Vol. LXII, No. 26
Wednesday, June 25, 2008
(Photo courtesy of Princeton Office of Athletic Communications and Beverly Schaefer)
BREATHTAKING: Princeton University swimming superstar Alicia Aemisegger takes a deep breath as she readies herself for a race earlier in her Princeton career. Next week, Aemisegger, a rising PU junior, will be competing in the U.S. Olympic Swimming Trials in Omaha, Neb. Aemisegger, who currently holds the Princeton school record in seven events, plans to compete in the 200 and 400 individual medley events at the trials as she looks to punch her ticket for the Beijing Summer Olympics in August.
Last summer, Princeton University swimming superstar Alicia Aemisegger learned some valuable lessons as she went to Asia and competed in the World University Games.
It was an awesome experience; we went to Singapore and Thailand, said Aemisegger, a rising Princeton junior who placed fourth in both the 200 and 400 individual medley championship finals.
I swam next to the 2004 gold and silver medalist in one race; it was nervewracking and exciting. It helped my nerves and my confidence.
This week, Aemisegger will look to apply those lessons as she competes in the U.S. Olympic Swimming Trials in Omaha, Neb. which run from June 29-July 6.
The 20-year-old native of Oreland, Pa. knows that she will have to harness her emotions if she is to get the most out of her potential and earn a spot on the U.S. Team for the Beijing Summer Olympics in August.
Im really excited, said Aemisegger, who plans to compete in the 200 and 400 IM events and may add another race to the mix since she has qualified in other events.
Of course Im nervous but Im trying not to think about it. I just want to come out of it knowing that I did my best. Its really tough, only the top two in each event make it so well see.
Aemisegger certainly gave her best this past winter in her sophomore year for Princeton. Dominating the competition, Aemisegger helped Princeton rise to No. 18 in the national polls and fed off the teams special chemistry.
I did what I had to do as a freshman and I wanted to do it better as a sophomore, said Aemisegger in looking back on her sophomore season.
The team was great, it was like a family, to have seven people at the NCAAs from an Ivy team is great, I dont know when that has happened before.
The versatile Aemisegger capped the regular season by leading Princeton to its third straight title at the Ivy League Championships, getting named as the Swimmer of the Meet for the second straight year after winning the 500, 1,000, and 1,650 freestyle races and helping the Tigers to victory in the 800 free relay.
It was so fun to see my teammates make the NCAAs and to see their hard work pay off and overcome doubts they may have had, said Aemisegger in reflecting on the Ivy meet.
The 1650 was my best mile ever; I was really happy with the 200 I swam in the 800 relay. It was great to see the relay team drop time and make the NCAAs.
The NCAA meet turned out to be a survival test for Aemisegger who took ill the week before the competition.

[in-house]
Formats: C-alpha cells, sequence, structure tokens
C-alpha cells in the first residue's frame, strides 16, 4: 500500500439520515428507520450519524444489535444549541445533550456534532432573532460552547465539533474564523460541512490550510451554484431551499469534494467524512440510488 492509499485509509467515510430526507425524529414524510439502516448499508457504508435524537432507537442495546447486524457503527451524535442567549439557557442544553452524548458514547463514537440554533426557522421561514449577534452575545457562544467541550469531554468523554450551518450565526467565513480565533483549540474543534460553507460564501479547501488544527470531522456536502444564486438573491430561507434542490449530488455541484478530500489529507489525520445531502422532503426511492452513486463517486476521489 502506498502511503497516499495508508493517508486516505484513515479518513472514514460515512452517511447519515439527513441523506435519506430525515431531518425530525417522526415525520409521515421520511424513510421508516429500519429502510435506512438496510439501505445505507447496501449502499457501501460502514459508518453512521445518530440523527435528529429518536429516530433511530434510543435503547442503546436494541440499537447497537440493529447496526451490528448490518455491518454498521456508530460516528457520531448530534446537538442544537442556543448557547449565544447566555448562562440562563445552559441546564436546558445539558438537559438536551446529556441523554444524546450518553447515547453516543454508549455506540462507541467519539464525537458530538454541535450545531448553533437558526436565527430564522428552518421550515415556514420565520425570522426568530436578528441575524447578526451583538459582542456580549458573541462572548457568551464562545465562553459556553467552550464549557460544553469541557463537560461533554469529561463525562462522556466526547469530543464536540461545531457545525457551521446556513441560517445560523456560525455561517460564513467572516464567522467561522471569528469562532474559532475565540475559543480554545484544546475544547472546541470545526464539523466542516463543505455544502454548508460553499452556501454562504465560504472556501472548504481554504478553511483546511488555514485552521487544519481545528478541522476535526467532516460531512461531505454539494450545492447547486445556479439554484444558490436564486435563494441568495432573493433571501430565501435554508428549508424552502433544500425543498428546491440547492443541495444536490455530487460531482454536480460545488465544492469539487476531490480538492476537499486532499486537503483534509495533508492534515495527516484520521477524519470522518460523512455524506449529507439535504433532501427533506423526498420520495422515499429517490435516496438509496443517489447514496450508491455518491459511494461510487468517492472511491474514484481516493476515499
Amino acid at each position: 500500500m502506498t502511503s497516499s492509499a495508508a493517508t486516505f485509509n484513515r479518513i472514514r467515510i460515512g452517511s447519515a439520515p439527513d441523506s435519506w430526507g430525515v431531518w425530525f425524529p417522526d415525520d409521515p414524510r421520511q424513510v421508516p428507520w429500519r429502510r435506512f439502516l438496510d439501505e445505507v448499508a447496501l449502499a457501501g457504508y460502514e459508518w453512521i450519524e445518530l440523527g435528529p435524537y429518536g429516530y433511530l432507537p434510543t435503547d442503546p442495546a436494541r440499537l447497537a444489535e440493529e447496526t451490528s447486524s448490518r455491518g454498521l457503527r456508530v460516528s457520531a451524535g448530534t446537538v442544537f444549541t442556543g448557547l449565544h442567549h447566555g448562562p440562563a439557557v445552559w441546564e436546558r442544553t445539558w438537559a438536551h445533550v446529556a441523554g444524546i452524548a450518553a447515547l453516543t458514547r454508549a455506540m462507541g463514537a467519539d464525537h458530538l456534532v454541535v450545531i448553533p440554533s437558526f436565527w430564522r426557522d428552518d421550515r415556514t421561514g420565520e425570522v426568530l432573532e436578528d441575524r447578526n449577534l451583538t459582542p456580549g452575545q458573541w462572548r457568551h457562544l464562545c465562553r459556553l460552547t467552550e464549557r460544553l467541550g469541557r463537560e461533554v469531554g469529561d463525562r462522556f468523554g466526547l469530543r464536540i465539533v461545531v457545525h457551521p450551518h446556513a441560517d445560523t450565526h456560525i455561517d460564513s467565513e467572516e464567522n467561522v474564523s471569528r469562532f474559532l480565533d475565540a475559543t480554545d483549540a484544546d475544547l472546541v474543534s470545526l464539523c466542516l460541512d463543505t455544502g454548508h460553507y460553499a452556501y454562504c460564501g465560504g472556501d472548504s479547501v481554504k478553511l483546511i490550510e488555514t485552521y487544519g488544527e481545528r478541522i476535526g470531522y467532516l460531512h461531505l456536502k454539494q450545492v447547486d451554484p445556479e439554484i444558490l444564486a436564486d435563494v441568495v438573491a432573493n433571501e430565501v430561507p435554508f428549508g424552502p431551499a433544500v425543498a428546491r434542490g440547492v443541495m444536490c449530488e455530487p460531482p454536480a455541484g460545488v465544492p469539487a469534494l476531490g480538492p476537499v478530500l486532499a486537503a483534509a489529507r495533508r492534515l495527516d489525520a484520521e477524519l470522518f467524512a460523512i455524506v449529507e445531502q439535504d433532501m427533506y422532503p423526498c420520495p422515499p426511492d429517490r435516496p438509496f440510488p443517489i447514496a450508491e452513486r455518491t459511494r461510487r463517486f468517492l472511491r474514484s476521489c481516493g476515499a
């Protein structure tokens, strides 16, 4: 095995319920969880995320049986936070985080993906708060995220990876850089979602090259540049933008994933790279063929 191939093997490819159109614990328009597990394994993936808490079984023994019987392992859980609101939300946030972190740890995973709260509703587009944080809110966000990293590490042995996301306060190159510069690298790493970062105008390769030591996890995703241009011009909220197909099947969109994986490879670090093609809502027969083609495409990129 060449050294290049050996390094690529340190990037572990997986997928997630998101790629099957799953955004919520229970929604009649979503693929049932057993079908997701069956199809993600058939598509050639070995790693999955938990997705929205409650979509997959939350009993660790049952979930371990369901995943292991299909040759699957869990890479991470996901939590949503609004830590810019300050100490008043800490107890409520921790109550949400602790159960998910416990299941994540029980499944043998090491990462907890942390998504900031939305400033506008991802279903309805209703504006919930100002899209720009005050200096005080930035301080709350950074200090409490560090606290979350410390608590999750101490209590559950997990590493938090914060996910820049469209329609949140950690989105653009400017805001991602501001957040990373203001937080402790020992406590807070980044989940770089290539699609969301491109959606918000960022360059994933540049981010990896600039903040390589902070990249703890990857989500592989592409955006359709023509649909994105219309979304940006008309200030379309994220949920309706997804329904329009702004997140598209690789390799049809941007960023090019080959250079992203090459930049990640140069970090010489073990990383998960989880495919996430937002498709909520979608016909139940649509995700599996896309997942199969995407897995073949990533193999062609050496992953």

I had the flu the week before; I was out of the water for four days, recalled Aemisegger, who placed fourth in both the 500 free and 400 IM and took eighth in the 1,650 free and was later named the Division I Womens Mid-Major Swimmer of the Year for the second straight time.
It is really hard to deal with that; its like being out for months. I was happy with how I did under the circumstances. People who didnt know that I had the flu may have thought I had gone down from my freshman year. I couldnt have been happier with getting in the top eight in all my events. It definitely tested my character.
This summer, Aemisegger is putting herself through a physical test daily as she trains for her shot at a place on the U.S. team.
In the morning from 6 to 9, I swim about 10,000 meters, said Aemisegger, who has been training this summer with the Germantown Academy Aquatic Club (GAAC) and longtime coach Dick Shoulberg.
I take a nap and then have lunch. We have another workout in the pool from 1 to 3 where we go about 7,000 meters. Then we have 40 minutes of dry land training with lifting running and spinning. Its everything I am used to.
Aemisegger is used to juggling her training as she has made frequent trips to Germantown during her Princeton career.
At Princeton my training is for pure racing, explained Aemisegger, who currently holds the Princeton school record in seven events.
I get yardage and speed at Germantown. I was going there every other day at some points during the year. In the springtime, there are not that many people training at Princeton; we have a lot of potential Olympians at the club.
As she competes in Omaha, though, Aemisegger will be drawing on the support of her Princeton family.
The team has been really supportive; everyone understands that I have to do this, said Aemisegger.
They dont get mad if I cant come out with them. They send me texts to encourage me; I have been hearing a lot from them.
And the world could be hearing a lot about Aemisegger if she makes her way back to Asia this August.
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